Hicks, R. E.; Miller, George W.; Gaes, G. & Bierman, K. (1977). Concurrent processing demands and the experience of time-in-passing. American Journal of Psychology 90:431-46.   (Cited by 33 | Google)
Hoagland, Hudson (1950). Consciousness and the chemistry of time. In H. A. Abramson (ed.), Problems of Consciousness: Transactions of the First Conference. Josiah Macy Foundation.   (Google)
Hoagland, Hudson (1943). The chemistry of time. Scientific Monthly 56 (3):56-61.   (Cited by 3 | Google | More links)
Knight, Robert T. & Grabowecky, M. (1995). Escape from linear time: Prefrontal cortex and conscious experience. In Michael S. Gazzaniga (ed.), The Cognitive Neurosciences. MIT Press.   (Cited by 66 | Google)
Lynds, Peter (ms). Subjective perception of time and a progressive present moment: The neurobiological key to unlocking consciousness.   (Google | More links)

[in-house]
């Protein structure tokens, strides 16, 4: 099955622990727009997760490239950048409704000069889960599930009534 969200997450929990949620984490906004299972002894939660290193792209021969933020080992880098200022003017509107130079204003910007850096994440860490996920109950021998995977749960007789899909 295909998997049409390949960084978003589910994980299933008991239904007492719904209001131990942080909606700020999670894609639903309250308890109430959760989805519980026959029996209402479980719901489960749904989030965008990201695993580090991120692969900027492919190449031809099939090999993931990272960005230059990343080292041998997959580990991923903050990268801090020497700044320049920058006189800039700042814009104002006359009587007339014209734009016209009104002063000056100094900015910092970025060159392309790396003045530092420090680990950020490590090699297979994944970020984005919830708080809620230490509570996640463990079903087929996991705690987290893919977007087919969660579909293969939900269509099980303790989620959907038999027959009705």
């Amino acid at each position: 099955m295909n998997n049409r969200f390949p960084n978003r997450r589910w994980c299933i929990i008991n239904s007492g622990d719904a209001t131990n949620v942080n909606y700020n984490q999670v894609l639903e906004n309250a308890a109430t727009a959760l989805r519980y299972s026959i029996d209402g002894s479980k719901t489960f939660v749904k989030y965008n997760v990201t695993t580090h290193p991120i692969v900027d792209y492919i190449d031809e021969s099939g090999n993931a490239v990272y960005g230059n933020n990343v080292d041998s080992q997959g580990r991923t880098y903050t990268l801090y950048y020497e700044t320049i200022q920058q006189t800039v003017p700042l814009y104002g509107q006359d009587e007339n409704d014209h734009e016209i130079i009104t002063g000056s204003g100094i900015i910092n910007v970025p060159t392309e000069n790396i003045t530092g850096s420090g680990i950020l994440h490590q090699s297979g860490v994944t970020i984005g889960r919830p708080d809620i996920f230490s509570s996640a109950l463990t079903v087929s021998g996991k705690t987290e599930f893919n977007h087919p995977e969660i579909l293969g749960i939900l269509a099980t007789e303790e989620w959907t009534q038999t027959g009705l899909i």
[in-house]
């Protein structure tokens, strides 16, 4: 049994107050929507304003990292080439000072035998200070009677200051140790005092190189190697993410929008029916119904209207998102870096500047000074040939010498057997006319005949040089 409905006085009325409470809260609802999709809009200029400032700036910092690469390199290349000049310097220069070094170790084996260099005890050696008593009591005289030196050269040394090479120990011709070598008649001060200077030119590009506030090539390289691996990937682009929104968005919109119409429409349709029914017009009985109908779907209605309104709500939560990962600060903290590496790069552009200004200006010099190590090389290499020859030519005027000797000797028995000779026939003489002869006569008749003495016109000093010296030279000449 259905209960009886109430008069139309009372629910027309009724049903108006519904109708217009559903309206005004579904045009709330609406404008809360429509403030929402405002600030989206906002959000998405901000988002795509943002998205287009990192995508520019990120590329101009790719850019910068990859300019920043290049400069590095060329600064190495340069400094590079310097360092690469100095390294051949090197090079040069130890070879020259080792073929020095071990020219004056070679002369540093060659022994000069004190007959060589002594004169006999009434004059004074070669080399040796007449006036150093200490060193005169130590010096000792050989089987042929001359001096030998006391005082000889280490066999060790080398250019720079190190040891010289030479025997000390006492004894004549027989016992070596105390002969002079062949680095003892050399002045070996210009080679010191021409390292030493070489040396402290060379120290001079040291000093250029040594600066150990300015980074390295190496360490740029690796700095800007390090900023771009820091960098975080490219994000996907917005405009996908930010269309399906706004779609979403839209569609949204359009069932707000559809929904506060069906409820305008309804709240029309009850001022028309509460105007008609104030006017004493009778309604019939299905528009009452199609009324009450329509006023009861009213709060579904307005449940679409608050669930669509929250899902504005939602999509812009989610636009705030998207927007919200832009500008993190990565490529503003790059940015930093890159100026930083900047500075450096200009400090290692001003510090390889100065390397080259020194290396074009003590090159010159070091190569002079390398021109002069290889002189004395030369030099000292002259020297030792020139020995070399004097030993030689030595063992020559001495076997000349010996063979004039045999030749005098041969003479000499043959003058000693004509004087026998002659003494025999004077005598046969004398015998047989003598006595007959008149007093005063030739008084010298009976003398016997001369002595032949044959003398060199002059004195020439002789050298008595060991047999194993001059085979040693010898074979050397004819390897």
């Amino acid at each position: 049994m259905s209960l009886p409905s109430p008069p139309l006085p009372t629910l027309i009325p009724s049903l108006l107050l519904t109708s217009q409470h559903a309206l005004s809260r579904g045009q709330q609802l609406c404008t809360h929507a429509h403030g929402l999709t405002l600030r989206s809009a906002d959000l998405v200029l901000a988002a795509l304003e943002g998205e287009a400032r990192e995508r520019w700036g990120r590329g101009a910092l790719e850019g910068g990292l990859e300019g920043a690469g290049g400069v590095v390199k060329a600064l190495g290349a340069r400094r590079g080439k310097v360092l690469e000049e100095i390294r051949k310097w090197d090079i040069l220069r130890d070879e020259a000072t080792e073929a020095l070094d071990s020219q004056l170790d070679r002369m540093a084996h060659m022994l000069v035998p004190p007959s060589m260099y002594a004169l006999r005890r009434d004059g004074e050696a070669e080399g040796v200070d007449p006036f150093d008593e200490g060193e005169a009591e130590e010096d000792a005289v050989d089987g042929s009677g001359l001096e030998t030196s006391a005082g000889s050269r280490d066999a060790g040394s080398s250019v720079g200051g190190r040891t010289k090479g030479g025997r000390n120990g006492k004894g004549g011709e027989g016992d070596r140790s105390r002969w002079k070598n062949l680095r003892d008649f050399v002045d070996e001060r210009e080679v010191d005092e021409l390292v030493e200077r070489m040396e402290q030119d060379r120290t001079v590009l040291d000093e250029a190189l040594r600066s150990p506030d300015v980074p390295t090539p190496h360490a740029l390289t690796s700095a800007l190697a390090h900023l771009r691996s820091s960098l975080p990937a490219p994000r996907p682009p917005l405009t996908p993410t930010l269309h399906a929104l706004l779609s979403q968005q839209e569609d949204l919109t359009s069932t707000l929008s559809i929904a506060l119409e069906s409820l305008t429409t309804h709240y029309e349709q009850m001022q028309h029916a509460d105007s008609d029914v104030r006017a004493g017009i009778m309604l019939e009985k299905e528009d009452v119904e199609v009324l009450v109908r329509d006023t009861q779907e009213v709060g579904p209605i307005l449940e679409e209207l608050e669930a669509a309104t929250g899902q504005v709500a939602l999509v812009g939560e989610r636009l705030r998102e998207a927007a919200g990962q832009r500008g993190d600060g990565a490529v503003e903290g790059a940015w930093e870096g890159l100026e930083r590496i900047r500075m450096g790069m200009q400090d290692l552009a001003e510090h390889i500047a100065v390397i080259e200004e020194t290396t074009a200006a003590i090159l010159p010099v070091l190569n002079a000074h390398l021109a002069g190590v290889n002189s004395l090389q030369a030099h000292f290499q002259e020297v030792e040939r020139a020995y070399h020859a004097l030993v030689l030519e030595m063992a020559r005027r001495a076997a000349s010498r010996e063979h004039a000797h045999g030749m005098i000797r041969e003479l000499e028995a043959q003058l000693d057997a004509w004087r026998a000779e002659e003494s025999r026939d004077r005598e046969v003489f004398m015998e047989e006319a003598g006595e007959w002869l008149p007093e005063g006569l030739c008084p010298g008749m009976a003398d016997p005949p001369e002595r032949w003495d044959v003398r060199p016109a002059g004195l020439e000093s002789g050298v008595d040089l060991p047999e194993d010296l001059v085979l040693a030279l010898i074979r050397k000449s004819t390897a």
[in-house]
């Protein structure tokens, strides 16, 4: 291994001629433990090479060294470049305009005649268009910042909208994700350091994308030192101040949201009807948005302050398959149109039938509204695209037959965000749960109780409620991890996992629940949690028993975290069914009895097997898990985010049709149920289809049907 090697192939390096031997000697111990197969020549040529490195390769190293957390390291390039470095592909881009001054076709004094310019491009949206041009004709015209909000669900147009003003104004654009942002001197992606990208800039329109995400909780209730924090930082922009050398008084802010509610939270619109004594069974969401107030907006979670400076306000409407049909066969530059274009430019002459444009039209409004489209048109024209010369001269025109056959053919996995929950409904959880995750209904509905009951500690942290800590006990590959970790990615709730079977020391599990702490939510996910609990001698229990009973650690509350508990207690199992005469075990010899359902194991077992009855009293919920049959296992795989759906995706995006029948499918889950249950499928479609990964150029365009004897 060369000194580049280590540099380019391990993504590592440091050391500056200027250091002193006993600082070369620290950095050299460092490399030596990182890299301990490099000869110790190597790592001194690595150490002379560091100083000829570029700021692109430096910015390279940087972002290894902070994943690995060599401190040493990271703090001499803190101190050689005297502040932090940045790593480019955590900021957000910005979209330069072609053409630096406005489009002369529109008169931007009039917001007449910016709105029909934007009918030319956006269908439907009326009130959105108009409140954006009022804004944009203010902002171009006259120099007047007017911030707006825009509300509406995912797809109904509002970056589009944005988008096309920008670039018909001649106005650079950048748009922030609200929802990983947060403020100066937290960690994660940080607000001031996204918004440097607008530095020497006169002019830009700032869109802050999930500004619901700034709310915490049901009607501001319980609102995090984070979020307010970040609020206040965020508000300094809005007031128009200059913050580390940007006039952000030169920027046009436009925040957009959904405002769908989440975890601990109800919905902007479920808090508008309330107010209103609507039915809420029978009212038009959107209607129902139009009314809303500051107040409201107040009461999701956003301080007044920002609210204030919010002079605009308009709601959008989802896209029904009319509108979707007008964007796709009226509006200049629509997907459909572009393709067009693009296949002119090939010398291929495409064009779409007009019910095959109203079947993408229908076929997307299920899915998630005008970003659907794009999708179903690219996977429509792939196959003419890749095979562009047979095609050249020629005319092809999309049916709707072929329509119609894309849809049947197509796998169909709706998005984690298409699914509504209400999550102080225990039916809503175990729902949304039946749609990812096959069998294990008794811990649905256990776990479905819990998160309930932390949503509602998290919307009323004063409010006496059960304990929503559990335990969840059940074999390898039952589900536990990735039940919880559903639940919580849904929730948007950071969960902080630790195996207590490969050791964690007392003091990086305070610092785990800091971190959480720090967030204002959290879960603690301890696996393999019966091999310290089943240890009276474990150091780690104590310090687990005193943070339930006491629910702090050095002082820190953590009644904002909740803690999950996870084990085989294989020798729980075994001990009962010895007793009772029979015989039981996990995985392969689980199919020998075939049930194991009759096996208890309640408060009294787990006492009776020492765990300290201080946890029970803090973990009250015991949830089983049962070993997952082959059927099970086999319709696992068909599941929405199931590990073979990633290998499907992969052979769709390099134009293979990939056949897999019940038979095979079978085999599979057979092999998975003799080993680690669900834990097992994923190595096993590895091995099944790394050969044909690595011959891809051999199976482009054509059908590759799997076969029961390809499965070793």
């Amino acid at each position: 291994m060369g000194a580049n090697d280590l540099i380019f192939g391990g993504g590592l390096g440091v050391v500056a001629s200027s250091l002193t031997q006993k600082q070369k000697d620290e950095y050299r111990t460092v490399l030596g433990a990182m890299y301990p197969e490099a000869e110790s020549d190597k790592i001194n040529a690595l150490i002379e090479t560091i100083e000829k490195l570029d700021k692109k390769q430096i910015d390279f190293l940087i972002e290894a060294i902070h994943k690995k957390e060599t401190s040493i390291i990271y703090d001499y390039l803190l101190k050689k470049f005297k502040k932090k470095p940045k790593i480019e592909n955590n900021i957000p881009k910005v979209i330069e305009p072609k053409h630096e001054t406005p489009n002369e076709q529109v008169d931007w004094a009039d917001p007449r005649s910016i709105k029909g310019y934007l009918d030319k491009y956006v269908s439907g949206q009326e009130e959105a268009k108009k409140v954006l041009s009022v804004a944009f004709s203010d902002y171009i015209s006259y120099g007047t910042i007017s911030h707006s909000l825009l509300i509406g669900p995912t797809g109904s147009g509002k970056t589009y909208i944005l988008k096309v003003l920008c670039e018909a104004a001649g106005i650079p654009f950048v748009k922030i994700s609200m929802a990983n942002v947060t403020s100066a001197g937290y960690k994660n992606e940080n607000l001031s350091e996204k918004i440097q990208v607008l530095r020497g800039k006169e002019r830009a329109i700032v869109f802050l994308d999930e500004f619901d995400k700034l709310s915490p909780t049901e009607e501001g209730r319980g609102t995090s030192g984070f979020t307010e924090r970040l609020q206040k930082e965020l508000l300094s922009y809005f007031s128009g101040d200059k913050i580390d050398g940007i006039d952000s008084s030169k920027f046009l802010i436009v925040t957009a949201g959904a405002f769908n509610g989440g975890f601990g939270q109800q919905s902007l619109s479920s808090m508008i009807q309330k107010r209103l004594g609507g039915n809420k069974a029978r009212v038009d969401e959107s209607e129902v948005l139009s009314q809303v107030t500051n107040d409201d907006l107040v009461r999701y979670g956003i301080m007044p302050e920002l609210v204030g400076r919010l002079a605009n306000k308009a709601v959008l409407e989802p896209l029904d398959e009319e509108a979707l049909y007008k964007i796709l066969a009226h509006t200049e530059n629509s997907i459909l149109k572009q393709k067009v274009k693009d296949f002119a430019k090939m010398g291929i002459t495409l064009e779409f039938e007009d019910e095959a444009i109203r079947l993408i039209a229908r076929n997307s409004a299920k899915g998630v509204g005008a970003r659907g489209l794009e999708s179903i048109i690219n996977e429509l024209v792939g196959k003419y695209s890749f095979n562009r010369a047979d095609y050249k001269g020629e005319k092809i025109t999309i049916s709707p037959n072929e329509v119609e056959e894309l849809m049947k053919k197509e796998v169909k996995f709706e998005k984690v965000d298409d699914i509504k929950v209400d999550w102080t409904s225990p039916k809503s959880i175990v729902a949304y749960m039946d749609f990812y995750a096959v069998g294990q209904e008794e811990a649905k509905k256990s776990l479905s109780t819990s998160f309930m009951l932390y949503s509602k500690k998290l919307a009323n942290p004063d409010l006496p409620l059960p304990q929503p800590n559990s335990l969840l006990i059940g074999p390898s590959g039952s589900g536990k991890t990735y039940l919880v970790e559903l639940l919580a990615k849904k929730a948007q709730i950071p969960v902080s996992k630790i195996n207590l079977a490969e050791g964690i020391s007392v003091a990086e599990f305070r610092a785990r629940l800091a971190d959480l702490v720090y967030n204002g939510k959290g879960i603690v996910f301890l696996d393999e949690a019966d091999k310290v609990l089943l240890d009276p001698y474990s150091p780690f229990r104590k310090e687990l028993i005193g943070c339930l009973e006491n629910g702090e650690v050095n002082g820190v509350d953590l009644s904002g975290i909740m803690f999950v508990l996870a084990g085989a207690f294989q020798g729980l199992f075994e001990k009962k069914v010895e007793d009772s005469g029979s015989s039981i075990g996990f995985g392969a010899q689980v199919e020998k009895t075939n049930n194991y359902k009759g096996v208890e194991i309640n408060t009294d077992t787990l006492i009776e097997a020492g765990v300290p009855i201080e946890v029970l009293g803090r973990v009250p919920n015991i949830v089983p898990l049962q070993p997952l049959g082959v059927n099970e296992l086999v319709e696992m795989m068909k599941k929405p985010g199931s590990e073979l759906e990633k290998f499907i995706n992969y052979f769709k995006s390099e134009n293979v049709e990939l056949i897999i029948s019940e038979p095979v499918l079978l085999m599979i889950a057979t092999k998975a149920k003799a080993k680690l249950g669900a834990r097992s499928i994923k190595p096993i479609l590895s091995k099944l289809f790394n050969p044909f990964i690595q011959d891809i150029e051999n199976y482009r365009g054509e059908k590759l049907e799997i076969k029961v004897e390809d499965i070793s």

Abstract: The conclusion of physics, within both a historical and more recent context, that an objectively progressive time and present moment are derivative notions without actual physical foundation in nature, illustrate that these perceived chronological features originate from subjective conscious experience and the neurobiological processes underlying it. Using this conclusion as a stepping stone, it is posited that the phenomena of an in-built subjective conception of a progressive present moment in time and that of conscious awareness are actually one and the same thing, and as such, are also the outcome of the same neurobiological processes. A possible explanation as to how this might be achieved by the brain through employing the neuronal induced nonconscious cognitive manipulation of a small interval of time is proposed. The CIP phenomenon, elucidated within the context of this study is also then discussed
Malmgren, Helge (online). Why the past is sometimes perceived, and not only remembered.   (Google | More links)